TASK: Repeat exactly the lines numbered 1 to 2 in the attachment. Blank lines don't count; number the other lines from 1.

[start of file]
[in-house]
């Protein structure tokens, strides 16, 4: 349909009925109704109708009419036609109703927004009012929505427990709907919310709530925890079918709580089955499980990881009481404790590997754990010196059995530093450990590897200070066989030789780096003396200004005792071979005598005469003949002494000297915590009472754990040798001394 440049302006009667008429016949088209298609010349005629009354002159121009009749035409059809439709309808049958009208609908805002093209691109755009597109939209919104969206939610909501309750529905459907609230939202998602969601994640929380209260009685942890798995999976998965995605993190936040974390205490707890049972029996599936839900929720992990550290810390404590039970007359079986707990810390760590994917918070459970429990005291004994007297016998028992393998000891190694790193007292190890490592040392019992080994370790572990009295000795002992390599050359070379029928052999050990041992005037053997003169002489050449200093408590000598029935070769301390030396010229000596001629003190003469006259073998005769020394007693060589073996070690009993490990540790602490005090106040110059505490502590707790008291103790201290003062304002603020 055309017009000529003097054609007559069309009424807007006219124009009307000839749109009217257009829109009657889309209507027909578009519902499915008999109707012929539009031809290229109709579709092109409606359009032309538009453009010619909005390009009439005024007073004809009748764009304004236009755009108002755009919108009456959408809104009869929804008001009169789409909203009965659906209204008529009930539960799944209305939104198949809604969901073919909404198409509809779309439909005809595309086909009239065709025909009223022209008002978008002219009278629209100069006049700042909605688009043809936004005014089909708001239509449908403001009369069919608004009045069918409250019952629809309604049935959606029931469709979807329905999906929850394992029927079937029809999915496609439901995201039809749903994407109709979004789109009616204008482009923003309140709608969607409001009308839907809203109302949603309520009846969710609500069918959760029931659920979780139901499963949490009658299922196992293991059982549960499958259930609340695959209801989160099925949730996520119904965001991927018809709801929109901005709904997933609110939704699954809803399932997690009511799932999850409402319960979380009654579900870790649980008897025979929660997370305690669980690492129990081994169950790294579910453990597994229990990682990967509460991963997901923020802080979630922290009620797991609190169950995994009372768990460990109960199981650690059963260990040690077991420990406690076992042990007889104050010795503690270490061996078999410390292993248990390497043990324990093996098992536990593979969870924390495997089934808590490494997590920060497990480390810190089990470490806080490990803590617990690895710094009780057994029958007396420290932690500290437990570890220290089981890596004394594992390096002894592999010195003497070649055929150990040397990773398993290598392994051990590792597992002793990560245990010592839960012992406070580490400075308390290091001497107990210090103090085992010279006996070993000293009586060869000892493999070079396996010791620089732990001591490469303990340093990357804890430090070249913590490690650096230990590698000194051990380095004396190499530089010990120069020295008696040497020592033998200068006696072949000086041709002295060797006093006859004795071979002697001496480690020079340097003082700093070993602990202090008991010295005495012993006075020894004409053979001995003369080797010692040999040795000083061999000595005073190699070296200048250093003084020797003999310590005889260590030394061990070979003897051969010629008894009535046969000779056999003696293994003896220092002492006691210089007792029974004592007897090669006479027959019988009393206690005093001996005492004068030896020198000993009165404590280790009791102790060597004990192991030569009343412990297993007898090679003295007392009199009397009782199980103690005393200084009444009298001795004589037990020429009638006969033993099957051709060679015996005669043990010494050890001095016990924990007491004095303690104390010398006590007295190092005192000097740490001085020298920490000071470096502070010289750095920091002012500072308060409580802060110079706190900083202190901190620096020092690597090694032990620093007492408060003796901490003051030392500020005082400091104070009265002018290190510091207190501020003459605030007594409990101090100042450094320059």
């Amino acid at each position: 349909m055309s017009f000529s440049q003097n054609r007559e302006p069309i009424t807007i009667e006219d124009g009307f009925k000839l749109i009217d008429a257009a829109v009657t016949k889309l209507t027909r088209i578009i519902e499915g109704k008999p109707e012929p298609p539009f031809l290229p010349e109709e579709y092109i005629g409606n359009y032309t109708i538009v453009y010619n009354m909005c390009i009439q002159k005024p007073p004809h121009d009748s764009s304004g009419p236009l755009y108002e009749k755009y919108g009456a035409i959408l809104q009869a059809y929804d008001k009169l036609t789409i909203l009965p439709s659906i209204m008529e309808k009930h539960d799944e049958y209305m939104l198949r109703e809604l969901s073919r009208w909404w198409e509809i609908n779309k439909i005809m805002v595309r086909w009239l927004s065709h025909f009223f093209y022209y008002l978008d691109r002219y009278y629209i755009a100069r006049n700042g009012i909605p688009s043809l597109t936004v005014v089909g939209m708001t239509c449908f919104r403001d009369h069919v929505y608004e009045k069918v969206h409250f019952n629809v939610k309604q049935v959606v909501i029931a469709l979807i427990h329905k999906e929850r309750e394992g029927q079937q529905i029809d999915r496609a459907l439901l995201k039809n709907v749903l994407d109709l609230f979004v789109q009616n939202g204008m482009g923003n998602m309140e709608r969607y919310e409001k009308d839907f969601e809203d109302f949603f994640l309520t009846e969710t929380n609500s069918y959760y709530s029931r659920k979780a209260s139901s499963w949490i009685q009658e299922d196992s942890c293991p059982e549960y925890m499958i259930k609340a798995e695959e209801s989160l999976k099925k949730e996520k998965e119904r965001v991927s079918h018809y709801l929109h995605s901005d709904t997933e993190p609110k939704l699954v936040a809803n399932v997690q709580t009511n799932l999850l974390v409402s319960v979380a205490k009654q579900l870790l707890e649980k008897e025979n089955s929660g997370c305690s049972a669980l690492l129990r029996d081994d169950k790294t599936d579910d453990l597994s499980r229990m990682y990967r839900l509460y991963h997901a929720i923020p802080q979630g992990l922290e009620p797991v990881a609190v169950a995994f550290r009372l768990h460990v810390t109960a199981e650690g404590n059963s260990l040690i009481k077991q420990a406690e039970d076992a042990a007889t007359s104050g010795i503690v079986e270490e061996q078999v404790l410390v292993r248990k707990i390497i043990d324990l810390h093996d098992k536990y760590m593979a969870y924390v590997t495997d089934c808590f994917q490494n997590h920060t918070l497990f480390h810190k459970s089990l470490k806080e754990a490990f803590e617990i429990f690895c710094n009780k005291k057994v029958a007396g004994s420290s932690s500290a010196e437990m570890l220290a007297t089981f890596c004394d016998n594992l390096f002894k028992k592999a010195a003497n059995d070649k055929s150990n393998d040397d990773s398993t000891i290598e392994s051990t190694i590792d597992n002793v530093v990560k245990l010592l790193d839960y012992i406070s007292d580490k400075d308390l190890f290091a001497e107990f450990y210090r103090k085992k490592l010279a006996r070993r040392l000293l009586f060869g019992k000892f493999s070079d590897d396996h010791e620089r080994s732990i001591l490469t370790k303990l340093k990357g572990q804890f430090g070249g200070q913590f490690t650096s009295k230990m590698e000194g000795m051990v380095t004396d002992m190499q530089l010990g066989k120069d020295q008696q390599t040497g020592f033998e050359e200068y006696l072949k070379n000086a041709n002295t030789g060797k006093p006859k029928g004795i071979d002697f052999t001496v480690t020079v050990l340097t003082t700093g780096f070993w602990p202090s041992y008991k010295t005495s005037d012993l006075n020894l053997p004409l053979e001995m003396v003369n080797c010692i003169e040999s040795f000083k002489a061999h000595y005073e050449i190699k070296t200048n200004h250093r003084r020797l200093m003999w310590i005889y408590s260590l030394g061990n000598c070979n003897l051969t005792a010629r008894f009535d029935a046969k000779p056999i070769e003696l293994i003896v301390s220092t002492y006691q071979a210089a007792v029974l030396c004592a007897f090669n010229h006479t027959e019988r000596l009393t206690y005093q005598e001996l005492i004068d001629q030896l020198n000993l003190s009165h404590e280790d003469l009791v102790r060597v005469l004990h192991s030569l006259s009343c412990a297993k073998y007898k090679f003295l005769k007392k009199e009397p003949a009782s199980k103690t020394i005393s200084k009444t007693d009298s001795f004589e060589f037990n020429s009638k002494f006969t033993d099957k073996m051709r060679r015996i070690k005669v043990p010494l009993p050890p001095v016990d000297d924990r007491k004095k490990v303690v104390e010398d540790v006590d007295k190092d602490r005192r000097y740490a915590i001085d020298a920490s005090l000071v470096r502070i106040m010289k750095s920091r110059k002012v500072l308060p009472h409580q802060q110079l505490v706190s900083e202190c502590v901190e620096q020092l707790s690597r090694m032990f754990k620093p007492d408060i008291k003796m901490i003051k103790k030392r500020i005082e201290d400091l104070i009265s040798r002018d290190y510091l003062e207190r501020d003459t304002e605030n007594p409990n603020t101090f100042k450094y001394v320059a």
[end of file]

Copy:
[in-house]
């Protein structure tokens, strides 16, 4: 349909009925109704109708009419036609109703927004009012929505427990709907919310709530925890079918709580089955499980990881009481404790590997754990010196059995530093450990590897200070066989030789780096003396200004005792071979005598005469003949002494000297915590009472754990040798001394 440049302006009667008429016949088209298609010349005629009354002159121009009749035409059809439709309808049958009208609908805002093209691109755009597109939209919104969206939610909501309750529905459907609230939202998602969601994640929380209260009685942890798995999976998965995605993190936040974390205490707890049972029996599936839900929720992990550290810390404590039970007359079986707990810390760590994917918070459970429990005291004994007297016998028992393998000891190694790193007292190890490592040392019992080994370790572990009295000795002992390599050359070379029928052999050990041992005037053997003169002489050449200093408590000598029935070769301390030396010229000596001629003190003469006259073998005769020394007693060589073996070690009993490990540790602490005090106040110059505490502590707790008291103790201290003062304002603020 055309017009000529003097054609007559069309009424807007006219124009009307000839749109009217257009829109009657889309209507027909578009519902499915008999109707012929539009031809290229109709579709092109409606359009032309538009453009010619909005390009009439005024007073004809009748764009304004236009755009108002755009919108009456959408809104009869929804008001009169789409909203009965659906209204008529009930539960799944209305939104198949809604969901073919909404198409509809779309439909005809595309086909009239065709025909009223022209008002978008002219009278629209100069006049700042909605688009043809936004005014089909708001239509449908403001009369069919608004009045069918409250019952629809309604049935959606029931469709979807329905999906929850394992029927079937029809999915496609439901995201039809749903994407109709979004789109009616204008482009923003309140709608969607409001009308839907809203109302949603309520009846969710609500069918959760029931659920979780139901499963949490009658299922196992293991059982549960499958259930609340695959209801989160099925949730996520119904965001991927018809709801929109901005709904997933609110939704699954809803399932997690009511799932999850409402319960979380009654579900870790649980008897025979929660997370305690669980690492129990081994169950790294579910453990597994229990990682990967509460991963997901923020802080979630922290009620797991609190169950995994009372768990460990109960199981650690059963260990040690077991420990406690076992042990007889104050010795503690270490061996078999410390292993248990390497043990324990093996098992536990593979969870924390495997089934808590490494997590920060497990480390810190089990470490806080490990803590617990690895710094009780057994029958007396420290932690500290437990570890220290089981890596004394594992390096002894592999010195003497070649055929150990040397990773398993290598392994051990590792597992002793990560245990010592839960012992406070580490400075308390290091001497107990210090103090085992010279006996070993000293009586060869000892493999070079396996010791620089732990001591490469303990340093990357804890430090070249913590490690650096230990590698000194051990380095004396190499530089010990120069020295008696040497020592033998200068006696072949000086041709002295060797006093006859004795071979002697001496480690020079340097003082700093070993602990202090008991010295005495012993006075020894004409053979001995003369080797010692040999040795000083061999000595005073190699070296200048250093003084020797003999310590005889260590030394061990070979003897051969010629008894009535046969000779056999003696293994003896220092002492006691210089007792029974004592007897090669006479027959019988009393206690005093001996005492004068030896020198000993009165404590280790009791102790060597004990192991030569009343412990297993007898090679003295007392009199009397009782199980103690005393200084009444009298001795004589037990020429009638006969033993099957051709060679015996005669043990010494050890001095016990924990007491004095303690104390010398006590007295190092005192000097740490001085020298920490000071470096502070010289750095920091002012500072308060409580802060110079706190900083202190901190620096020092690597090694032990620093007492408060003796901490003051030392500020005082400091104070009265002018290190510091207190501020003459605030007594409990101090100042450094320059």